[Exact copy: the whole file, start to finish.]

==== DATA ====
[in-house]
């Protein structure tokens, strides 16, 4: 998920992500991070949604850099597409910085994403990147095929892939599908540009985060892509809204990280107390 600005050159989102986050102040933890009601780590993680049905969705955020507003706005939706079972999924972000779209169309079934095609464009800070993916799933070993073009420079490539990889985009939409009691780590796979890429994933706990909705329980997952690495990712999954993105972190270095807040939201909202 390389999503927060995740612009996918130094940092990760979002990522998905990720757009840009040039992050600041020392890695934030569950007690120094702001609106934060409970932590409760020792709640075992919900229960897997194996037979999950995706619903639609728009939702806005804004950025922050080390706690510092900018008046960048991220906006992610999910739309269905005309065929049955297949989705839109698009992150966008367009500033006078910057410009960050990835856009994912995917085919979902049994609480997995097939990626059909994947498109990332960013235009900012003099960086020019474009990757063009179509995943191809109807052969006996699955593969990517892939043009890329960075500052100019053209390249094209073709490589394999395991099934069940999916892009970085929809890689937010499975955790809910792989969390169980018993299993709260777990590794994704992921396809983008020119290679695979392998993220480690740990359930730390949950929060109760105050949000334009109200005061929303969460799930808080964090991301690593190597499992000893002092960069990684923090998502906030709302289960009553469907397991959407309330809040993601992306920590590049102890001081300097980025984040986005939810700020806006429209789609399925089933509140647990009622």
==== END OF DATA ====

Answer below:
[in-house]
């Protein structure tokens, strides 16, 4: 998920992500991070949604850099597409910085994403990147095929892939599908540009985060892509809204990280107390 600005050159989102986050102040933890009601780590993680049905969705955020507003706005939706079972999924972000779209169309079934095609464009800070993916799933070993073009420079490539990889985009939409009691780590796979890429994933706990909705329980997952690495990712999954993105972190270095807040939201909202 390389999503927060995740612009996918130094940092990760979002990522998905990720757009840009040039992050600041020392890695934030569950007690120094702001609106934060409970932590409760020792709640075992919900229960897997194996037979999950995706619903639609728009939702806005804004950025922050080390706690510092900018008046960048991220906006992610999910739309269905005309065929049955297949989705839109698009992150966008367009500033006078910057410009960050990835856009994912995917085919979902049994609480997995097939990626059909994947498109990332960013235009900012003099960086020019474009990757063009179509995943191809109807052969006996699955593969990517892939043009890329960075500052100019053209390249094209073709490589394999395991099934069940999916892009970085929809890689937010499975955790809910792989969390169980018993299993709260777990590794994704992921396809983008020119290679695979392998993220480690740990359930730390949950929060109760105050949000334009109200005061929303969460799930808080964090991301690593190597499992000893002092960069990684923090998502906030709302289960009553469907397991959407309330809040993601992306920590590049102890001081300097980025984040986005939810700020806006429209789609399925089933509140647990009622």